The advent of the holiday season evokes warm memories of Christmases past. Each year our extended family got together for a Yuletide reunion. Relatives gathered at the designated home for the “Three Fs” of food, fellowship, and football. The women worked in the kitchen, the men watched T.V. in the den, and the children ran wild around the house.
My Aunts Lois, Bera, or Hazel normally hosted the event. Since both of my parents were only children, the ladies in question were not technically my aunts. I THINK they might have been my great-aunts . . . or first cousins on my mother’s side . . . once removed . . . maybe! I never have understood all of that genealogy stuff. In the South, however, it is perfectly permissible to call any older relative “uncle” or “aunt.”
When dinner time arrived, we held hands around the dining room for the blessing. Before his death, Uncle Charlie served as the spiritual patriarch of the family. He did not believe in perfunctory prayers. I have preached sermons far shorter than many of his blessings. When Uncle Charlie addressed the Lord God Almighty, even the children intuitively understood that we were eavesdropping on a lifelong conversation. I always echoed the final “Amen” with relief.
Then a feast fit for the far side of the Pearly Gates commenced. The dining room table groaned with a surplus of bounty. We circled the table, filling our plates with ham, turkey, roast, vegetables, casseroles, salads, and quivering gelatin concoctions topped with marshmallows or whipped cream.
My Aunt Lois always made her “special” oyster dressing. I am a lifelong connoisseur of cornbread dressing. However, I am convinced that this particular dish was listed as an abomination before the Lord somewhere in the Old Testament book of Leviticus. However, she atoned for her sins with sugary rich desserts and special-sized portions for little boys who begged. May her memory be forever blessed.
In Hollywood productions, entire clans gather around expansive tables in lavish banquet rooms. However, our modest homes required more ingenious solutions for crowd control. The men used trays in front of the T.V. set while the women clustered around the tables. The youngsters were banished to the dreaded children’s table.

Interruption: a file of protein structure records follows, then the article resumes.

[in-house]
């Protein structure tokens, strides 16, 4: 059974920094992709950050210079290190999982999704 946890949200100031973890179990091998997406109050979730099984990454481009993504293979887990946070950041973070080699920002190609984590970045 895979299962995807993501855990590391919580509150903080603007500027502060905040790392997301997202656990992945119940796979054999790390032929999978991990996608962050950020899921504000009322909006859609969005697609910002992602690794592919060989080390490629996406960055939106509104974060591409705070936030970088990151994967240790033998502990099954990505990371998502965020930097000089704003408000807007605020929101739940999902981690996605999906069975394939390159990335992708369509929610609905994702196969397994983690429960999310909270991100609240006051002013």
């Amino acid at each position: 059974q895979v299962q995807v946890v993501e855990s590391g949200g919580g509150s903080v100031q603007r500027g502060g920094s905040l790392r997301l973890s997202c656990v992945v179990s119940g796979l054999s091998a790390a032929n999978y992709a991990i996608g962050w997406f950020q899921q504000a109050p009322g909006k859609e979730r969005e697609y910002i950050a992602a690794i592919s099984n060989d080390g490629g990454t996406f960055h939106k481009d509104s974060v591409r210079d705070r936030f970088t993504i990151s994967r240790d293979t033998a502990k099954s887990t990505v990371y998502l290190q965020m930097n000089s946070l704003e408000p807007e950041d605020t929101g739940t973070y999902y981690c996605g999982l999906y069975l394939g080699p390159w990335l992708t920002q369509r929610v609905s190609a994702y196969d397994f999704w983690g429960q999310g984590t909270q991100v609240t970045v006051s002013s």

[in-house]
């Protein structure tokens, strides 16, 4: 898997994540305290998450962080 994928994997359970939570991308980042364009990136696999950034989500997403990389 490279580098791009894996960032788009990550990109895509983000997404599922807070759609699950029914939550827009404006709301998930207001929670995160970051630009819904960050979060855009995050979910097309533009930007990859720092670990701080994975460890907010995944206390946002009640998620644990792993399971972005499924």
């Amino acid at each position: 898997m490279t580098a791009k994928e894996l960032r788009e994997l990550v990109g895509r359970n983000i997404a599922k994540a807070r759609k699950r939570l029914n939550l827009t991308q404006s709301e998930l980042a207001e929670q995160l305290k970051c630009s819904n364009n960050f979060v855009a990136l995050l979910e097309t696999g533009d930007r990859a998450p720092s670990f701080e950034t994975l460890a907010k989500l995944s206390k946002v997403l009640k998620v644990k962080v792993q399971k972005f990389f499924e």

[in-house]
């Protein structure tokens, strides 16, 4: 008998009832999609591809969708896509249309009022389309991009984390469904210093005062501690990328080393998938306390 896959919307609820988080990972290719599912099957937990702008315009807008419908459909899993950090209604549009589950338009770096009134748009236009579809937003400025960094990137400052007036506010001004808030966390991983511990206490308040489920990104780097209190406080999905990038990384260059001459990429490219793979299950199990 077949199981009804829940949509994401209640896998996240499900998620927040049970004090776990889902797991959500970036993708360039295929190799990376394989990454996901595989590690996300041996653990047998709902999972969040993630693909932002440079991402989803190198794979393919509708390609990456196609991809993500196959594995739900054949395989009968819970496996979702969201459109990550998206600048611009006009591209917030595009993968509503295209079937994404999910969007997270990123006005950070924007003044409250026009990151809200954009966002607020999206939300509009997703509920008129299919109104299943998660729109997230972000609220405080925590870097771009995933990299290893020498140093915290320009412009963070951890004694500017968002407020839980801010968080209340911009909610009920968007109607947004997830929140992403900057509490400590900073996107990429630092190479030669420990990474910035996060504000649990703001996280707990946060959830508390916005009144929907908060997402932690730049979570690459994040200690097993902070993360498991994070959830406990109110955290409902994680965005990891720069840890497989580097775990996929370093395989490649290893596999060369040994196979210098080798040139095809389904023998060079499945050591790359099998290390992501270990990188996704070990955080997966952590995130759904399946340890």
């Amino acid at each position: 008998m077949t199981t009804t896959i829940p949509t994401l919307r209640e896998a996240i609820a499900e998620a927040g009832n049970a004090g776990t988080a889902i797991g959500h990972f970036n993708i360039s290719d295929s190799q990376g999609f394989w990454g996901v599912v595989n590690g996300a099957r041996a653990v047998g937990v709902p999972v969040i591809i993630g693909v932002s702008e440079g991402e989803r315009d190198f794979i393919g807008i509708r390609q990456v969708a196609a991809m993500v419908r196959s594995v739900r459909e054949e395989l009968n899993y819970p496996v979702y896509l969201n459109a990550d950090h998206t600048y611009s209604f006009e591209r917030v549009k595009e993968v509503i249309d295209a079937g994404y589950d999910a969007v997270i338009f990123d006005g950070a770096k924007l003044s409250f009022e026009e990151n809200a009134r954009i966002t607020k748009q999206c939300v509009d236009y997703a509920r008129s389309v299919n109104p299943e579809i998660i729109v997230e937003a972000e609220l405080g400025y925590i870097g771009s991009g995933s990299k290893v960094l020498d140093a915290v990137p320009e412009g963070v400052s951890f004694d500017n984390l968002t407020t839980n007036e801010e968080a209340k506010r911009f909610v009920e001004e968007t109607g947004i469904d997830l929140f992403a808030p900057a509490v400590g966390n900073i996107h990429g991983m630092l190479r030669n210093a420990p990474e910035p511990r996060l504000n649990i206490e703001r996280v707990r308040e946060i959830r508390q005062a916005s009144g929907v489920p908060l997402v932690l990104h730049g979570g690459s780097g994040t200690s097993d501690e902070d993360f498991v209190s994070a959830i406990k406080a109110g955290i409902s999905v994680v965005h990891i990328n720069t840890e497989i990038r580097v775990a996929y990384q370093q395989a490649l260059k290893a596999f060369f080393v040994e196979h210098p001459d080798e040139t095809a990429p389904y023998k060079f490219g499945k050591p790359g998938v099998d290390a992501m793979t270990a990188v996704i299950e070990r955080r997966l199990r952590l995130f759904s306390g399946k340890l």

At the time, the three youngest children in the family included my sister, Margaret, our cousin, Peggy, and me. We always found ourselves assigned to the Siberia of card tables on the outer ring of the family circle. The three of us grumbled amongst ourselves about our social alienation, swearing that our children would never be subjected to such humiliation.
In retrospect, I cannot say why our place at the card table irked us so. We ate the same food everyone else enjoyed. The adults’ conversation certainly did not interest us. We always reached the dessert table first. Yet something about sitting in folding chairs at a cardboard table insinuated a lesser status.
The years and decades have swiftly passed. Since my “aunts” and “uncles” passed away, the extended family only gathers for weddings and funerals. I still recall my companions at the children’s table as giggling girls whom I adored. However, Margaret died of cancer in 1992, and Peggy lives in England with her British husband.
Today our family holiday gatherings number less than a dozen guests. At dinnertime, the entire family gathers around the dining room table. There is plenty of room for everyone, and my children have never suffered the indignity of age discrimination. I would trade these days for nothing.
However, there are moments when I long to sit at that rickety card table once again. The holidays remind us of Christmases past. We cherish past recollections and occasionally yearn for “the good old days.” Yet we are also making memories in the present. Yesterday’s nostalgia should not blind us to today’s blessings.
We also look forward with hope to the future. The moments of laughter and love we spend with family and friends are but a foretaste of glory divine. A day will come when the circle will remain unbroken. The Bible promises that God’s people will gather at a great feast, reunited with those we love. Then we will ALL sit at the children’s table as sons and daughters of our heavenly Father.
And if the heavenly host seats me at a cardboard table with folding chairs, I won’t mind at all.